Diverticulitis is one of the common irritable bowel diseases. It is characterized by the formation of diverticula along the lining of intestinal wall. Diverticula can be described as the small pouches or sacs that may protrude through the intestinal walls. Development of diverticula is referred to as diverticulosis. When diverticula get infected or inflamed, it causes the symptoms like abdominal pain, tenderness, nausea, vomiting and high fever. This condition is known as diverticulitis.
How common is Right-sided Diverticulitis
Diverticula may be formed anywhere in the digestive system, including stomach, small intestine or esophagus. However, the large intestine or colon is the most common site to develop diverticula. In the Western countries, diverticulitis in the left side of the colon is more common. Right-sided diverticulitis is relatively uncommon. It is more prevalent in the Asian countries. About 45-50% cases of diverticulitis are of right-sided diverticulitis in the Asian countries. Also, right-sided diverticulosis is more commonly seen in younger patients. The right colon including cecum and ascending colon is affected.
Causes and Symptoms
Diverticulitis is more prevalent in the well-developed countries. The reason behind this may be their lifestyle and dietary habits. Dietary habits remarkably contribute in the development of this disease. Consumption of foods with less amount of fiber and high amount of processed foods is one of the major causes of diverticulitis. Fiber is an essential part of our regular diet. It helps to make the stool smooth and bulky, so that it can easily pass through the bowels. It helps to prevent constipation. The frequency of disease increases with advanced age. People after the age of 40 are more likely to develop this disease. With aging, the intestine becomes weak. The pressure inside the colon increases, when the stool passes through the weakened intestine. Obesity, lack of exercise and smoking can also increase the possibility of diverticulitis.
Pain in the lower right side of the abdomen is the most significant symptom of right-sided diverticulitis. The pain is usually relieved after passing flatulence or having bowel movements. Patients with diverticulitis may suffer from constipation or diarrhea. Other symptoms may include loss of appetite, nausea, vomiting as well as high fever and malaise. In the complicated cases of diverticulitis, there may be formation of fistula, abscess, infection, bleeding, obstruction, perforation and peritonitis.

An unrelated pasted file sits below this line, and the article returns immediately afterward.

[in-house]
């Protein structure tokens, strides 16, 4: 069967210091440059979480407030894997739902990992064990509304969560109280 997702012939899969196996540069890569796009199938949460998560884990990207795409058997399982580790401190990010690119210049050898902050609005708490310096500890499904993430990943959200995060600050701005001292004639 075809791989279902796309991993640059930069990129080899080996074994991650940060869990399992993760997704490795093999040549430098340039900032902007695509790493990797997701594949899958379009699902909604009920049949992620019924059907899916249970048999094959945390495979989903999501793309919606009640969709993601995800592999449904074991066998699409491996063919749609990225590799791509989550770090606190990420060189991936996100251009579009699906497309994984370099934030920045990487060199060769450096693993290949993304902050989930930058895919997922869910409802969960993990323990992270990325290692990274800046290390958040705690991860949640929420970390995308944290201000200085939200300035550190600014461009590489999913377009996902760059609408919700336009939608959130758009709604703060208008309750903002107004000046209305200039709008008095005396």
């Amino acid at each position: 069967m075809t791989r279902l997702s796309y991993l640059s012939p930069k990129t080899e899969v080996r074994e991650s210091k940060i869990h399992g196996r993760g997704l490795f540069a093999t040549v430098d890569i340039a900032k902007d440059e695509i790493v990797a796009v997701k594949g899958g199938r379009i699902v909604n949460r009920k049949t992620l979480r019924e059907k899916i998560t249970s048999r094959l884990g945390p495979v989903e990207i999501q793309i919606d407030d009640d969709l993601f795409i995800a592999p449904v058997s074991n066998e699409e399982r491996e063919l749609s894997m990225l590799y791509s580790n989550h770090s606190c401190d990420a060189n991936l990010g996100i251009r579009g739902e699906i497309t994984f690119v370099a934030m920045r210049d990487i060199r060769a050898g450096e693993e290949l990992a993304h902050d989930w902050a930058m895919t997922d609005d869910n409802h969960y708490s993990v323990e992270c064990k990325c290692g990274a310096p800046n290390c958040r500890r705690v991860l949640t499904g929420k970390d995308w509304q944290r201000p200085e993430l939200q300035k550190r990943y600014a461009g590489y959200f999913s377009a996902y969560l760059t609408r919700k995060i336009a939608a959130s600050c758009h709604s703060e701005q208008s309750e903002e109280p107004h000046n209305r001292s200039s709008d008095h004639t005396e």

Treatment for Right-sided Diverticulitis
The pain from right-sided diverticulitis may be misdiagnosed with appendicitis. Therefore, correct diagnosis is very important to give proper treatment. The diagnosis is done with the help of imaging tests like CT scan and laboratory investigations like blood count. The mild cases of diverticulitis can be treated with antibiotics like ciprofloxacin, cephalexin, metronidazole and doxycycline. The anti-spasmodic drugs like dicyclomine, chlordiazepoxide, hyoscyamine, scopolamine and atropine are prescribed to relieve pain and muscular spasm. The antimicrobial therapy includes anaerobic microorganisms like Bacteroides fragilis, Clostridium and Peptostreptococcus as well as aerobic bacteria like Klebsiella, Escherichia coli, Streptococcus, Proteus and Enterobacter. Along with medications, the patient is recommended to take only clear liquid diet that includes water, plain soda, clear gelatin, fruit juices without pulp and ice chips for 3-4 days in order to relax the bowels. Once the symptoms are reduced, low-fiber foods like cooked vegetables or fruits, low-fat milk and milk products like cheese and yogurt, fish, eggs and poultry can be taken. The symptoms are generally relieved within 3-4 days. Then, the sufferer can gradually switch to normal diet.
The patients, who don’t respond to oral antibiotics or have developed complications, need to be hospitalized to give oral antibiotics. Hospitalization is also recommended if the patient has highly elevated blood cell count, high fever, uncontrolled pain, abscess, fistula, partial bowel obstruction or perforation. Hospitalized patient should be given nothing by mouth. The patient is kept on IV fluids and IV antibiotics. Usually, the symptoms are improved within 48-72 hours. After that, the patient can be given oral antibiotics for 7-10 days. After complete recovery, high-fiber diet is recommended to prevent recurrent attacks of diverticulitis. Surgery is needed in case of serious complications like abscess, fistula, obstruction or perforation.